你好. Nice to write again, specially a topic I considered very important: my experiences learningMandarin. Well, I have to be forthright since the beginning; I still have a long way to go, to say: 我說一口流利的中文.

Learning Chinese have been a gratifying challenge to me. Here is a list of all the activities I have done to learn Mandarin: (1) taken Mandarin required classes; (2) language exchange with Taiwanese; (3) listen to MP3 lessons while jogging; and, (4) learn to sign a couple of famous Taiwanese songs.

Then, how is my Mandarin? I would say, improving. Knowing a new language is not something that I can prove just with a certificate or a grade in my transcripts. I cannot show a diploma or a high score in a test, and say, confidently, "Look, I know this language.” Surely, there will be a Taiwanese willing to have a substantial conversation in his native language. Therefore, I rather prefer to say that I still have room to improve, before saying: "I am fluent in Mandarin."

While learning Mandarin, one of the most memorable activities I have had, was performing the role of Liáng Shānbó (梁山伯), the principal actor of the famous Chinese legend of a tragic love story: The Butterfly Lovers (梁山伯與祝英台.) The pictures you see in this article were taken the moment I am saying sweet word, in Mandarin of course, to Zhù Yīngtái (祝英台). The picture below had become famous; recently, it was used, among others, in the front-page of the 10-Year Decade Review of my Department, –Department of Tropical Agriculture and International Cooperation at National Pingtung University of Science and Technology. I remember I had to watch the movie three times, and memorized a large paragraph suggested by my Mandarin teacher. It was awesome.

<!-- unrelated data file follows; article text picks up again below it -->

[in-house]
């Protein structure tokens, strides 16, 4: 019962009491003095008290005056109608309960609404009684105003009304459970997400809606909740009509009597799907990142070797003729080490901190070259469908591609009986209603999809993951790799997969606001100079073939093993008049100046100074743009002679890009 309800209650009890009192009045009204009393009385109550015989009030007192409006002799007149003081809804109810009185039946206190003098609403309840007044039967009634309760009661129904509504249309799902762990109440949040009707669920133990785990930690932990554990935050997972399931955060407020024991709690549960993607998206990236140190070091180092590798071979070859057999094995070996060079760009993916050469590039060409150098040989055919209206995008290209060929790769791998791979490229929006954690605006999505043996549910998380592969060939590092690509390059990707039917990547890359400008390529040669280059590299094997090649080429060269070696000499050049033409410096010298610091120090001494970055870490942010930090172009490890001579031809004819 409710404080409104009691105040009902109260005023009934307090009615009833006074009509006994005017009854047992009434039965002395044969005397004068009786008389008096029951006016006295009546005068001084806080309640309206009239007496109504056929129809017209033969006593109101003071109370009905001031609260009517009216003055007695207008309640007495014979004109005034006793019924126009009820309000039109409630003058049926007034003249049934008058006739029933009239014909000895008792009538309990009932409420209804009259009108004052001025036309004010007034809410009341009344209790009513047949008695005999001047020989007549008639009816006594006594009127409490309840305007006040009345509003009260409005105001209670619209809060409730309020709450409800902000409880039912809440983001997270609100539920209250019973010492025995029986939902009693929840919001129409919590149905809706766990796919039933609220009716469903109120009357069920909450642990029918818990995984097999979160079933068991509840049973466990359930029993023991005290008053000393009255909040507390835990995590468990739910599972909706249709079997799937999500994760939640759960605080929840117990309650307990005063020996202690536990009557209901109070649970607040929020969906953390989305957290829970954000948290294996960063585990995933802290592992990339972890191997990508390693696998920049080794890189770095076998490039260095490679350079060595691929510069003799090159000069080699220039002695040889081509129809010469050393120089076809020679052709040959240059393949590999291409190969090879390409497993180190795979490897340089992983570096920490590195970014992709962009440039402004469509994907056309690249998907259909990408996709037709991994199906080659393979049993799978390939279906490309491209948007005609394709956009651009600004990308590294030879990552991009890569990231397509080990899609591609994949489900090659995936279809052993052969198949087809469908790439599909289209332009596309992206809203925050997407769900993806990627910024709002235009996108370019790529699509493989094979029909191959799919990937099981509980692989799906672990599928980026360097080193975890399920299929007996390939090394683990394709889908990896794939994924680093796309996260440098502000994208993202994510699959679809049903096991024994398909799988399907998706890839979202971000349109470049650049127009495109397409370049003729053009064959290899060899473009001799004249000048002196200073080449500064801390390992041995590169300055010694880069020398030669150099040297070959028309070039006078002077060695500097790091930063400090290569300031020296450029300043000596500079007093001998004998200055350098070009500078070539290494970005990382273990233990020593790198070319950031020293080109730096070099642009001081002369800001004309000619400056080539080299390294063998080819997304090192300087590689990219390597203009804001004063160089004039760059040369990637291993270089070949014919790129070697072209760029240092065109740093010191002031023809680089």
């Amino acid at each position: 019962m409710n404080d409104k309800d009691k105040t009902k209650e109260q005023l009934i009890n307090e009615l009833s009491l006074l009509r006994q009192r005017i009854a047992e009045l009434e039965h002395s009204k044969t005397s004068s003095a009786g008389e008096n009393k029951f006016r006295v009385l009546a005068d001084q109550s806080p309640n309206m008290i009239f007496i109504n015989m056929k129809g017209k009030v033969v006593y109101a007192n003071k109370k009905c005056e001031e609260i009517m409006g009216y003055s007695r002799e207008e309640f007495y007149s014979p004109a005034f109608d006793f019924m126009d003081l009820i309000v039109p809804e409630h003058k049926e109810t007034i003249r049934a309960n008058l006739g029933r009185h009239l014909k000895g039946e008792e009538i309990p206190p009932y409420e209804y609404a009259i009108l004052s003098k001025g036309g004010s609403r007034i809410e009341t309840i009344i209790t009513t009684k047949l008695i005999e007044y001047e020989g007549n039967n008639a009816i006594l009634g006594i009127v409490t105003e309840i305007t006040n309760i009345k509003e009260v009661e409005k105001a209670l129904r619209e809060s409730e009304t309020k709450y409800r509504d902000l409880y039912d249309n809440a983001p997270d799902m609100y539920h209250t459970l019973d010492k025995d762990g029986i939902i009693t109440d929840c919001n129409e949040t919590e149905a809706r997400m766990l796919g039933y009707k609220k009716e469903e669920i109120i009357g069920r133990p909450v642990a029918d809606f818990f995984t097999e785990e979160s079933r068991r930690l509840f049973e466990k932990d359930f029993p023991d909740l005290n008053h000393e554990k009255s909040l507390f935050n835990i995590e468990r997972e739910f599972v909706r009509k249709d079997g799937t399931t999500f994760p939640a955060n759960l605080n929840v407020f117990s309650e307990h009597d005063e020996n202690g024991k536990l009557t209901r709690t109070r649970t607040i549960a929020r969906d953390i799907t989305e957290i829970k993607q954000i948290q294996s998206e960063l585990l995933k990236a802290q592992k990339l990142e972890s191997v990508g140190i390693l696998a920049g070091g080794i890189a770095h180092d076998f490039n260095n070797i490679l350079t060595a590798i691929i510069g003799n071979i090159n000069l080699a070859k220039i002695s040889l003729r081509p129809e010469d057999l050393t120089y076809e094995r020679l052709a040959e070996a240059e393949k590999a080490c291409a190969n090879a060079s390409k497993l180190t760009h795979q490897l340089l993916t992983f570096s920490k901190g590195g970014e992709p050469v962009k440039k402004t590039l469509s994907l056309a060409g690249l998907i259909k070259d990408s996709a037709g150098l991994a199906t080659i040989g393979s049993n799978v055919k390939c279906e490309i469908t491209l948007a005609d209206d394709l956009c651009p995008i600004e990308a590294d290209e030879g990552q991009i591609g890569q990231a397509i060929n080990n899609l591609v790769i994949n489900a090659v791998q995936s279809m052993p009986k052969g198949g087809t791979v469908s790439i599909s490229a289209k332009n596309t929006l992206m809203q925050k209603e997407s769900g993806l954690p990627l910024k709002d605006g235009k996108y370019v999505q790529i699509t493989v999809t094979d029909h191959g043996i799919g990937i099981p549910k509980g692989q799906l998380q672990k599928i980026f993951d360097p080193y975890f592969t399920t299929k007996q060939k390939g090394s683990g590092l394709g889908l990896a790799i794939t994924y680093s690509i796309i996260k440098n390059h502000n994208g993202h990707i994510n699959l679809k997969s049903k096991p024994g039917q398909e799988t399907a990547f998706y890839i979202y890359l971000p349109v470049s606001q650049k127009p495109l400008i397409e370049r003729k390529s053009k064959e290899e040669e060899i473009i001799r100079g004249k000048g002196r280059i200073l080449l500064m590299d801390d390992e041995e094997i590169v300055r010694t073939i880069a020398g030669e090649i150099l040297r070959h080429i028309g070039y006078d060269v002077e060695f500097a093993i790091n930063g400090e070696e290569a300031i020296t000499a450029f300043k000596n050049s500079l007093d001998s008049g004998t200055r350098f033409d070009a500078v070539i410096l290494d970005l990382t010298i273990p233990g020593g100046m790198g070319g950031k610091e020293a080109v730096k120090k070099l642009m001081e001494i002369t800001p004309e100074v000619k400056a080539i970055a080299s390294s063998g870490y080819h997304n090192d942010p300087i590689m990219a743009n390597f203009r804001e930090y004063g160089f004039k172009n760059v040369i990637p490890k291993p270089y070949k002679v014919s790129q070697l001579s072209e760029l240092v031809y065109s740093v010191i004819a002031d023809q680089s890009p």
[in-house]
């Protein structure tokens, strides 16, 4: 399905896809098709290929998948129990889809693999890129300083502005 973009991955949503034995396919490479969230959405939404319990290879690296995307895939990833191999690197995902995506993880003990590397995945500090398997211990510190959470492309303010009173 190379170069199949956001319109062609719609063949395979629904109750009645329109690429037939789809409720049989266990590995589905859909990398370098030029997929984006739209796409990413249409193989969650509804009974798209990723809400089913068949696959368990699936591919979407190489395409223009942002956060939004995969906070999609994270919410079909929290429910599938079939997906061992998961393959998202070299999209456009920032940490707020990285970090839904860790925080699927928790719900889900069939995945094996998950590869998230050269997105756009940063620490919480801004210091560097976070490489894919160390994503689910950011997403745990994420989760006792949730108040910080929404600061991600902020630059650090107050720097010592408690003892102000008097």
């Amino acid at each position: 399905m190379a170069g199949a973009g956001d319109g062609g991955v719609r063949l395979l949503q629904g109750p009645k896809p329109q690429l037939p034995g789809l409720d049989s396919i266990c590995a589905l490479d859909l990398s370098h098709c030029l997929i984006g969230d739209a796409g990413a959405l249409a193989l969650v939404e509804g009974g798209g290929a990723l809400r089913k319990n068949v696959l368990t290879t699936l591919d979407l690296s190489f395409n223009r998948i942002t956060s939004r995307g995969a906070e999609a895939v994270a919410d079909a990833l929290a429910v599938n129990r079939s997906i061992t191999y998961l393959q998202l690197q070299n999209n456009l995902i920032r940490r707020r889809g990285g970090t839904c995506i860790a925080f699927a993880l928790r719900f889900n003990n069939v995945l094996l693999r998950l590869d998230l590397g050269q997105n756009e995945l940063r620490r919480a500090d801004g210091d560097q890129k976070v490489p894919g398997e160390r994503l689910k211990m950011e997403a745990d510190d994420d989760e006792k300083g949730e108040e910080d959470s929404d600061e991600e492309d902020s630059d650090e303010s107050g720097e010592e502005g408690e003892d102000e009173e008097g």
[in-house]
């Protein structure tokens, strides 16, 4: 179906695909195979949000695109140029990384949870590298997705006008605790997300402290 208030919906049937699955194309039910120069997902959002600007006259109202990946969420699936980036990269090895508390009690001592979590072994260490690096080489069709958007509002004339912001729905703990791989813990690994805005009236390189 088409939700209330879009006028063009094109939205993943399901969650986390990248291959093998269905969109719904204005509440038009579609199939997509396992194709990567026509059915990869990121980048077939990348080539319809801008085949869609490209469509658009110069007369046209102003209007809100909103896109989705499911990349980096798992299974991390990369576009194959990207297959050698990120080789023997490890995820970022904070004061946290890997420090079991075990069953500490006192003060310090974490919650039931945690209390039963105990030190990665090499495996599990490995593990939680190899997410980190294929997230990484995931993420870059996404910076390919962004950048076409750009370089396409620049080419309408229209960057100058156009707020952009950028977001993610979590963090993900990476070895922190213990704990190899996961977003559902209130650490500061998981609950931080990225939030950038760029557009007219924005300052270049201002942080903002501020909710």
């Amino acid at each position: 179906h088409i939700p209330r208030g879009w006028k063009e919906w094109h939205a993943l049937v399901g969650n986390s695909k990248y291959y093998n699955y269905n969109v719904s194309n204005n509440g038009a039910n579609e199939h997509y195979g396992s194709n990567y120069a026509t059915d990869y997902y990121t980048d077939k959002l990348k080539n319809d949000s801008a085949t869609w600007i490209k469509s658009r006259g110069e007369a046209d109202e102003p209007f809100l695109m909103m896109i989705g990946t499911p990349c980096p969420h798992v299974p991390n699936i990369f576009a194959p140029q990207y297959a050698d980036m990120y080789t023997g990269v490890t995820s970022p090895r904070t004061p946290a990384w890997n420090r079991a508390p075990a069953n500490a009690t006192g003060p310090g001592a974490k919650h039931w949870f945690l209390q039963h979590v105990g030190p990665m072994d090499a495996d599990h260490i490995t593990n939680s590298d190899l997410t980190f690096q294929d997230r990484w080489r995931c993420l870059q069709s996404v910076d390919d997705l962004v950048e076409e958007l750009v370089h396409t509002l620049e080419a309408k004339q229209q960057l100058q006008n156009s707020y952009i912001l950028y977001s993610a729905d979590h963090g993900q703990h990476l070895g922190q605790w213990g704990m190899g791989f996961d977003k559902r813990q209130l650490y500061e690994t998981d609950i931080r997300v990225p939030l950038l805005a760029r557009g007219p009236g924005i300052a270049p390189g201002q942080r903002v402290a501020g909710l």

Mandarin is an interesting language; it has a logical writing. I like it, specially, for its characters. During my Mandarin classes I have done well with the declarative knowledge (understanding rules, characters, and reading sentences), but I still have problems moving to the procedural knowledge of the language, the actual use of the language on everyday life. The most challenging part has been the usage of tones. For instance, I am pretty sure what is the meaning of 我要買. . . (I want to buy. . .) when I read it, but, often, I don’t use the correct tone while speaking, and I end up saying 我要賣. . . (I want to sell. . . ). Then, as a result, the person at the other side of the teller-machine stares at me, bewildered. At the time, I’m sure; I had used the wrong tone.

Luckily, I always have met wonderful Taiwanese people. Willing to hear me and help me with my language. The most rewarding moments are those when I say something well in Mandarin. Then immediately I received a sincere and enthusiastic “標準” reply, Then, I know, I am in the right direction.

I still remember, back in my country, whenever I was reading something difficult to understand. There was always somebody telling, “It is not written in Chinese. Why you don't understand it?" Implying that if were writing in Chinese, there would be a valid reason for the lack of comprehension. In addition, the cliché has a subtle message in our society: Chinese is difficult or even an impossible language to learn. I personally find it entertaining, useful, and of course, not impossible.

I’ll keep learning Mandarin. Then, in 2011, during my scholarship farewell party I fluently will say: 謝謝ICDF,謝謝台灣,非常感激給我這次非常好的機會。

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